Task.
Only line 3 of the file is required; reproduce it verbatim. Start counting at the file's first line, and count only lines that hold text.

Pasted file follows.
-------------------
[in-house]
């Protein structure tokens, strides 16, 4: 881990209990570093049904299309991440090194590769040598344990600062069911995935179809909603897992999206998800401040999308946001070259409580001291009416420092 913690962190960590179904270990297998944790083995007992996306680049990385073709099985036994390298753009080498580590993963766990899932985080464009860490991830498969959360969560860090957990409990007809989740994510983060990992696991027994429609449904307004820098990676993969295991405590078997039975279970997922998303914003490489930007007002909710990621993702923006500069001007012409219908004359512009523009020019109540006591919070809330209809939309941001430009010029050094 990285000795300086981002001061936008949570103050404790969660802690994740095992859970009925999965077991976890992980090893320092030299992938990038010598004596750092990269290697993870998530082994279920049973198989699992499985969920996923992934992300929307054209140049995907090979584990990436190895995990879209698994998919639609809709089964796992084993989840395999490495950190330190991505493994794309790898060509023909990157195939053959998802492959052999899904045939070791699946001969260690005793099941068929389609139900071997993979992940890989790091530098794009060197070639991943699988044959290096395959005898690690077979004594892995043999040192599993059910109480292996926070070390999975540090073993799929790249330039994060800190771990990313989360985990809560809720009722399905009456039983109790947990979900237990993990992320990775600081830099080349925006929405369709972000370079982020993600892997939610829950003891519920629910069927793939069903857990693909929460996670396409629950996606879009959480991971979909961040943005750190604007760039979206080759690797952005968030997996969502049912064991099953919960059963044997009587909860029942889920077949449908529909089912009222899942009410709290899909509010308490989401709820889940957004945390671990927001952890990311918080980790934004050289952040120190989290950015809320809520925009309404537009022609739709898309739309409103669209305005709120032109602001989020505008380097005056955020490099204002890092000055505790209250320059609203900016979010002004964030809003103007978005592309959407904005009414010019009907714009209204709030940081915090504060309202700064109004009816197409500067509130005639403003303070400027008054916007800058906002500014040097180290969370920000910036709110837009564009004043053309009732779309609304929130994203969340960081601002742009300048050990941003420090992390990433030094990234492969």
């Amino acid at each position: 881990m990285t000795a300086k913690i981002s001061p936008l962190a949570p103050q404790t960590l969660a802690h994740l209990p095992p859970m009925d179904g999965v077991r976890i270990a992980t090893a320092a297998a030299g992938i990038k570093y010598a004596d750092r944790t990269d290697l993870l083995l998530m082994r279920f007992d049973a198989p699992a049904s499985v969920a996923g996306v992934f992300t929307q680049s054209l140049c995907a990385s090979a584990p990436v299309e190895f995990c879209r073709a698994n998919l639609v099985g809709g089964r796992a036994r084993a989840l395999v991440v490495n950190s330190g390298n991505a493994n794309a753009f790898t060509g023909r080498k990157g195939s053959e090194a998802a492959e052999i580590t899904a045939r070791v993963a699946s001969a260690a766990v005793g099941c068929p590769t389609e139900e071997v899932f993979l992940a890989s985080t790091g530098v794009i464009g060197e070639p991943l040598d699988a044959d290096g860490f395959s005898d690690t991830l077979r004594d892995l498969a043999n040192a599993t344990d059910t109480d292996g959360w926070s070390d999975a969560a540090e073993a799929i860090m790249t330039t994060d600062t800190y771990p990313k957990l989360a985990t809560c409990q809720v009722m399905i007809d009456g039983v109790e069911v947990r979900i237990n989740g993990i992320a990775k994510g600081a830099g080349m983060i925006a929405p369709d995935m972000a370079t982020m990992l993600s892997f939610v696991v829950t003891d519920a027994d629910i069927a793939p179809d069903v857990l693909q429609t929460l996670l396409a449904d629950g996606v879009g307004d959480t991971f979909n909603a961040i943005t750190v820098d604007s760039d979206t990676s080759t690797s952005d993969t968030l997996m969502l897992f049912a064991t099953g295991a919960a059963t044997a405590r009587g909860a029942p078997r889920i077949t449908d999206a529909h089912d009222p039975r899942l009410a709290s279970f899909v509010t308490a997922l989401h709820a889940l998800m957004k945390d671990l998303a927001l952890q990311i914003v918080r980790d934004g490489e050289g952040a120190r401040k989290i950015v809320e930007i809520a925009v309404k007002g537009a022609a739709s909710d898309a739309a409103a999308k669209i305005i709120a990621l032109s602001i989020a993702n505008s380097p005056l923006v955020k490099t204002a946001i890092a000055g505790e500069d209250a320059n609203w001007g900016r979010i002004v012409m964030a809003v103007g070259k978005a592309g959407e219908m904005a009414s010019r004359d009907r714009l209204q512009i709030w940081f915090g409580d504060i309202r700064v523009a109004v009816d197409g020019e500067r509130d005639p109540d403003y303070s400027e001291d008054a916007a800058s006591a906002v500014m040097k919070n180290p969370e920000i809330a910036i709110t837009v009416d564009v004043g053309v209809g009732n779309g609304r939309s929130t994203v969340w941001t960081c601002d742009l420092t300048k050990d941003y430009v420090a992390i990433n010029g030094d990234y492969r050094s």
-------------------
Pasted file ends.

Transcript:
């Amino acid at each position: 881990m990285t000795a300086k913690i981002s001061p936008l962190a949570p103050q404790t960590l969660a802690h994740l209990p095992p859970m009925d179904g999965v077991r976890i270990a992980t090893a320092a297998a030299g992938i990038k570093y010598a004596d750092r944790t990269d290697l993870l083995l998530m082994r279920f007992d049973a198989p699992a049904s499985v969920a996923g996306v992934f992300t929307q680049s054209l140049c995907a990385s090979a584990p990436v299309e190895f995990c879209r073709a698994n998919l639609v099985g809709g089964r796992a036994r084993a989840l395999v991440v490495n950190s330190g390298n991505a493994n794309a753009f790898t060509g023909r080498k990157g195939s053959e090194a998802a492959e052999i580590t899904a045939r070791v993963a699946s001969a260690a766990v005793g099941c068929p590769t389609e139900e071997v899932f993979l992940a890989s985080t790091g530098v794009i464009g060197e070639p991943l040598d699988a044959d290096g860490f395959s005898d690690t991830l077979r004594d892995l498969a043999n040192a599993t344990d059910t109480d292996g959360w926070s070390d999975a969560a540090e073993a799929i860090m790249t330039t994060d600062t800190y771990p990313k957990l989360a985990t809560c409990q809720v009722m399905i007809d009456g039983v109790e069911v947990r979900i237990n989740g993990i992320a990775k994510g600081a830099g080349m983060i925006a929405p369709d995935m972000a370079t982020m990992l993600s892997f939610v696991v829950t003891d519920a027994d629910i069927a793939p179809d069903v857990l693909q429609t929460l996670l396409a449904d629950g996606v879009g307004d959480t991971f979909n909603a961040i943005t750190v820098d604007s760039d979206t990676s080759t690797s952005d993969t968030l997996m969502l897992f049912a064991t099953g295991a919960a059963t044997a405590r009587g909860a029942p078997r889920i077949t449908d999206a529909h089912d009222p039975r899942l009410a709290s279970f899909v509010t308490a997922l989401h709820a889940l998800m957004k945390d671990l998303a927001l952890q990311i914003v918080r980790d934004g490489e050289g952040a120190r401040k989290i950015v809320e930007i809520a925009v309404k007002g537009a022609a739709s909710d898309a739309a409103a999308k669209i305005i709120a990621l032109s602001i989020a993702n505008s380097p005056l923006v955020k490099t204002a946001i890092a000055g505790e500069d209250a320059n609203w001007g900016r979010i002004v012409m964030a809003v103007g070259k978005a592309g959407e219908m904005a009414s010019r004359d009907r714009l209204q512009i709030w940081f915090g409580d504060i309202r700064v523009a109004v009816d197409g020019e500067r509130d005639p109540d403003y303070s400027e001291d008054a916007a800058s006591a906002v500014m040097k919070n180290p969370e920000i809330a910036i709110t837009v009416d564009v004043g053309v209809g009732n779309g609304r939309s929130t994203v969340w941001t960081c601002d742009l420092t300048k050990d941003y430009v420090a992390i990433n010029g030094d990234y492969r050094s």